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Autism phenotype versus registered diagnosis in Swedish children: prevalence trends over 10 years in general population samples.

Journal article
Authors Sebastian Lundström
Abraham Reichenberg
Henrik Anckarsäter
Paul Lichtenstein
Christopher Gillberg
Published in BMJ (Clinical research ed.)
Volume 350
Pages h1961
ISSN 1756-1833
Publication year 2015
Published at Gillberg Neuropsychiatry Centre
Centre for Ethics, Law, and Mental Health
Pages h1961
Language en
Links dx.doi.org/10.1136/bmj.h1961
Subject categories Child and adolescent psychiatry

Abstract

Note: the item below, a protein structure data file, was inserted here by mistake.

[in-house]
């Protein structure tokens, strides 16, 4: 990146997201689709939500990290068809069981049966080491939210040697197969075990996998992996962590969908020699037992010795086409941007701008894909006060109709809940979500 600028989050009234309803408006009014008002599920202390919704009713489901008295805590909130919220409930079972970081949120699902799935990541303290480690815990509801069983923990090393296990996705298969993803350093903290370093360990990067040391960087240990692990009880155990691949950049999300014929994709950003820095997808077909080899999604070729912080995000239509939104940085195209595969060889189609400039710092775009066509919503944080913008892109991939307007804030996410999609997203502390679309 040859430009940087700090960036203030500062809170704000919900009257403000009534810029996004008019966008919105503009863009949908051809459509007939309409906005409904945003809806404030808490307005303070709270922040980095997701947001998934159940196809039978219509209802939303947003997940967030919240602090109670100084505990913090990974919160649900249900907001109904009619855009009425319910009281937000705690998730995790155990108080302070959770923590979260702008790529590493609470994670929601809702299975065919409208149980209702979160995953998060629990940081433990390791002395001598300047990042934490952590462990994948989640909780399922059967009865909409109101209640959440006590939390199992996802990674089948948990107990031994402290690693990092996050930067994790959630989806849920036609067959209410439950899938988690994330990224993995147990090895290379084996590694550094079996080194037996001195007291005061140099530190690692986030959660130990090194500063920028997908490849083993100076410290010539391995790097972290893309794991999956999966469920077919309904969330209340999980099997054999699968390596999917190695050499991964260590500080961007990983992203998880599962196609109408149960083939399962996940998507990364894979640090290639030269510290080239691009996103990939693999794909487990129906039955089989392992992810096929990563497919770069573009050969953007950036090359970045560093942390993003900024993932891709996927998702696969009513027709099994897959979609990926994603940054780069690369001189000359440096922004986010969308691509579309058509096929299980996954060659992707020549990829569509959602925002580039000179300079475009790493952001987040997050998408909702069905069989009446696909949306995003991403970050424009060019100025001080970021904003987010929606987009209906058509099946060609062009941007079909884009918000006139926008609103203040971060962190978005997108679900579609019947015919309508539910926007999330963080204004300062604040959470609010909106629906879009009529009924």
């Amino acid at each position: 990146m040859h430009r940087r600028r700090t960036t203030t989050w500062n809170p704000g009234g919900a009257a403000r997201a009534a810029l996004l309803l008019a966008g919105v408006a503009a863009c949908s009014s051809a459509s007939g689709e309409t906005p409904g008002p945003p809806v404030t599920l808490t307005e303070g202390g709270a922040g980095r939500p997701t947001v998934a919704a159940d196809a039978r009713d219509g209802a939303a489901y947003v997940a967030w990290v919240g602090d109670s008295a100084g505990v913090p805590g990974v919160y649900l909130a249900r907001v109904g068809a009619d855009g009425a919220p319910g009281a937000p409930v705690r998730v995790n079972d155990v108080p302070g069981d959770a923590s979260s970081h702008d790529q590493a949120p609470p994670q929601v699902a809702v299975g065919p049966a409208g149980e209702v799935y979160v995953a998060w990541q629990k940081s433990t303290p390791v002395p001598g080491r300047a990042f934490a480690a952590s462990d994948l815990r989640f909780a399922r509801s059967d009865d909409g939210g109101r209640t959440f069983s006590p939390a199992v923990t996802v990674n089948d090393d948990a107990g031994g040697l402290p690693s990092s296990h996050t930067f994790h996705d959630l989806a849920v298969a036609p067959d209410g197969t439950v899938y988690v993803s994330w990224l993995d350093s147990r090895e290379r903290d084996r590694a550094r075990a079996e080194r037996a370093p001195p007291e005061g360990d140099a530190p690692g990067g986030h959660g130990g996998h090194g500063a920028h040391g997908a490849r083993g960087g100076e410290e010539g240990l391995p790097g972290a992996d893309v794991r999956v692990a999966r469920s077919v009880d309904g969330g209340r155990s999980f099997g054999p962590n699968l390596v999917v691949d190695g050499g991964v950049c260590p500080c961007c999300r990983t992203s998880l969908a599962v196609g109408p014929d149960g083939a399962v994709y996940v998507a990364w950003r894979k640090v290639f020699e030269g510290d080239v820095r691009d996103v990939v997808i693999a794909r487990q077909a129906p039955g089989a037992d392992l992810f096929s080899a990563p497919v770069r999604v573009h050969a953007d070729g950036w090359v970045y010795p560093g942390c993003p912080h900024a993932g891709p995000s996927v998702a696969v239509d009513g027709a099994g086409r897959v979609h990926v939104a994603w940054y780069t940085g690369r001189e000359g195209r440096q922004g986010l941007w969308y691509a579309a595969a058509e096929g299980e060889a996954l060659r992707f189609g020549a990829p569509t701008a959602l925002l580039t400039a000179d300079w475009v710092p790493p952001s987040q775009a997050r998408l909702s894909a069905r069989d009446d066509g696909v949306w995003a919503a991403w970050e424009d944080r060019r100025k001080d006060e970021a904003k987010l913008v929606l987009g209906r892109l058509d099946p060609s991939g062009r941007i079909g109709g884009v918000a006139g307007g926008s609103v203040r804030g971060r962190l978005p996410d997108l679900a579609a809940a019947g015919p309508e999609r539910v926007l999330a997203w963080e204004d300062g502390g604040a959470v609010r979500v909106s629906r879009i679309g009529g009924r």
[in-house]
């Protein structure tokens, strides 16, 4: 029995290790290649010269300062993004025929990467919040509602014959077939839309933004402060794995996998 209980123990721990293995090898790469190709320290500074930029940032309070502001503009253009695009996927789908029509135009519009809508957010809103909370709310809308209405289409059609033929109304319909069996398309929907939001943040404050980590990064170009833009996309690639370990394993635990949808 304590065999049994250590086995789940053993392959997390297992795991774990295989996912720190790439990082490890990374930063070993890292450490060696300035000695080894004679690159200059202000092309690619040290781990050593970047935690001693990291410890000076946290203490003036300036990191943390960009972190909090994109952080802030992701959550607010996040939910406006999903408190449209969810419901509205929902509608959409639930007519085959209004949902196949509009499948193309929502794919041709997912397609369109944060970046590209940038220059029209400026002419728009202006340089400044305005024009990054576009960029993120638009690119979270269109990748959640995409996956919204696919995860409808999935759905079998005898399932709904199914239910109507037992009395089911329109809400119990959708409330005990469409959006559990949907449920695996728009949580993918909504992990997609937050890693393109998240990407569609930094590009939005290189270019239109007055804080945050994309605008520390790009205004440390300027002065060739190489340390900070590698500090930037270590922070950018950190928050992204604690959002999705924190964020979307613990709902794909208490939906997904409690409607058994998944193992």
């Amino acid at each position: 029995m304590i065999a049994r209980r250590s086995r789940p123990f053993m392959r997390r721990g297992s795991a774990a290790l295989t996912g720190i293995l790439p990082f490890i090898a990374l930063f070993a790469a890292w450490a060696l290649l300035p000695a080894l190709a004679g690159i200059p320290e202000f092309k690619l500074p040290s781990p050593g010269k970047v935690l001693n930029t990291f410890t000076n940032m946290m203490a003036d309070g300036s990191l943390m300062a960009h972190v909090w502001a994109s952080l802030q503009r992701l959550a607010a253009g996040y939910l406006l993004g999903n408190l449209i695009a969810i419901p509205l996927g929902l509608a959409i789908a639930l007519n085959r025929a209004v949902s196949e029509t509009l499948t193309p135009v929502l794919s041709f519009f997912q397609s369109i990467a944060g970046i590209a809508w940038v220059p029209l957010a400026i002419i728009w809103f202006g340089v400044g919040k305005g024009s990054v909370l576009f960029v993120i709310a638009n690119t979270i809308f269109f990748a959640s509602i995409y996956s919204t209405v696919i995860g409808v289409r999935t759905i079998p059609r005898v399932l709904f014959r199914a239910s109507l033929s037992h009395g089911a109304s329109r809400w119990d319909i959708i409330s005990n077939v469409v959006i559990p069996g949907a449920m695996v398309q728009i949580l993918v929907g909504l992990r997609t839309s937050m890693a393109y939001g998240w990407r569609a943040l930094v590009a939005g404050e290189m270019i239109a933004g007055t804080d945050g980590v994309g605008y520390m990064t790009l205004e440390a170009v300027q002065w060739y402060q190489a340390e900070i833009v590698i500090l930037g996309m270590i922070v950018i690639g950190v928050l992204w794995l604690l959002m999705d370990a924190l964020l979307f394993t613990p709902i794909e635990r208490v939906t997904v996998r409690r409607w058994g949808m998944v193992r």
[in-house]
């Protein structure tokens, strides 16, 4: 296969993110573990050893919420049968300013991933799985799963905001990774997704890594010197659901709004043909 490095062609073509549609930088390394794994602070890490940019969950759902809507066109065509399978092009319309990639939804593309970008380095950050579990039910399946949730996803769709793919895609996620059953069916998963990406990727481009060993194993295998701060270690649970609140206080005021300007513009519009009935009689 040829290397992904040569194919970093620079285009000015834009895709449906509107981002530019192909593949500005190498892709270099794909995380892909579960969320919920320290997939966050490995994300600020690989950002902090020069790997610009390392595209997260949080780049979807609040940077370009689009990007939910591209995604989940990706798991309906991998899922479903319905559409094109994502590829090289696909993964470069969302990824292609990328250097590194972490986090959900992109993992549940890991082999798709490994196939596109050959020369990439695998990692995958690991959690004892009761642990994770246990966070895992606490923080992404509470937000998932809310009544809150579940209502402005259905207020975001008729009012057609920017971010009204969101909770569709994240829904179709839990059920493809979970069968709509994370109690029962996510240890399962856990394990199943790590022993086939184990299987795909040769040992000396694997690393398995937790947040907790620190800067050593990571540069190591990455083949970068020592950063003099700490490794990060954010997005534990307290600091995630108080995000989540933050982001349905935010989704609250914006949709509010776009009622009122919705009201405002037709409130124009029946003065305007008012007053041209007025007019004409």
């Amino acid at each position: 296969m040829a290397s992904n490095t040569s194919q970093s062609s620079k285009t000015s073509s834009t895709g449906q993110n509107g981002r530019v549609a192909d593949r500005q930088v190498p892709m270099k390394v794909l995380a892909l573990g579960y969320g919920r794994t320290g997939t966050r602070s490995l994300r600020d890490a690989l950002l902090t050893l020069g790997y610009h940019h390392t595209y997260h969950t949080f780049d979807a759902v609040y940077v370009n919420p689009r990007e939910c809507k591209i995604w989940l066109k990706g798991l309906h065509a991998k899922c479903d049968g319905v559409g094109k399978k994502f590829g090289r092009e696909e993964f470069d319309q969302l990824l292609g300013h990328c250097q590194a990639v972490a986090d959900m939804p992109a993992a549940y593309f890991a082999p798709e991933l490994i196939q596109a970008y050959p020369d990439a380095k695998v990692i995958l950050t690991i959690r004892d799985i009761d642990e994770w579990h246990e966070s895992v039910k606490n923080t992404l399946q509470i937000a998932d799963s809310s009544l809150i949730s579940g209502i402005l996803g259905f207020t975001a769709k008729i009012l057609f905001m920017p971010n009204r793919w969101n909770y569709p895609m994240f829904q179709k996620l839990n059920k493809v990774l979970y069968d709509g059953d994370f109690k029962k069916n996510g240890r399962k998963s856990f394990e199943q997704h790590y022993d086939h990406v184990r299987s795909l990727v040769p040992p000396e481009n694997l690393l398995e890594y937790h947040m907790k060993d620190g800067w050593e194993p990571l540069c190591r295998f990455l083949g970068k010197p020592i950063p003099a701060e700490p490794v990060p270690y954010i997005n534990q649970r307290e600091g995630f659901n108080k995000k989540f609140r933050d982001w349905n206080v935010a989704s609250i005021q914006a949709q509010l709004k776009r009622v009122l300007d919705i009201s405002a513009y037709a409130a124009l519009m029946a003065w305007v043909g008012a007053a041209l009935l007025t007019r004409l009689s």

To compare the annual prevalence of the autism symptom phenotype and of registered diagnoses for autism spectrum disorder during a 10 year period in children. DESIGN: Population based study. SETTING: Child and Adolescent Twin Study and national patient register, Sweden. PARTICIPANTS: 19 993 twins (190 with autism spectrum disorder) and all children (n=1 078 975; 4620 with autism spectrum disorder) born in Sweden over a 10 year period from 1993 to 2002. MAIN OUTCOME MEASURES: Annual prevalence of the autism symptom phenotype (that is, symptoms on which the diagnostic criteria are based) assessed by a validated parental telephone interview (the Autism-Tics, ADHD and other Comorbidities inventory), and annual prevalence of reported diagnoses of autism spectrum disorder in the national patient register. RESULTS: The annual prevalence of the autism symptom phenotype was stable during the 10 year period (P=0.87 for linear time trend). In contrast, there was a monotonic significant increase in prevalence of registered diagnoses of autism spectrum disorder in the national patient register (P<0.001 for linear trend). CONCLUSIONS: The prevalence of the autism symptom phenotype has remained stable in children in Sweden while the official prevalence for registered, clinically diagnosed, autism spectrum disorder has increased substantially. This suggests that administrative changes, affecting the registered prevalence, rather than secular factors affecting the pathogenesis, are important for the increase in reported prevalence of autism spectrum disorder.

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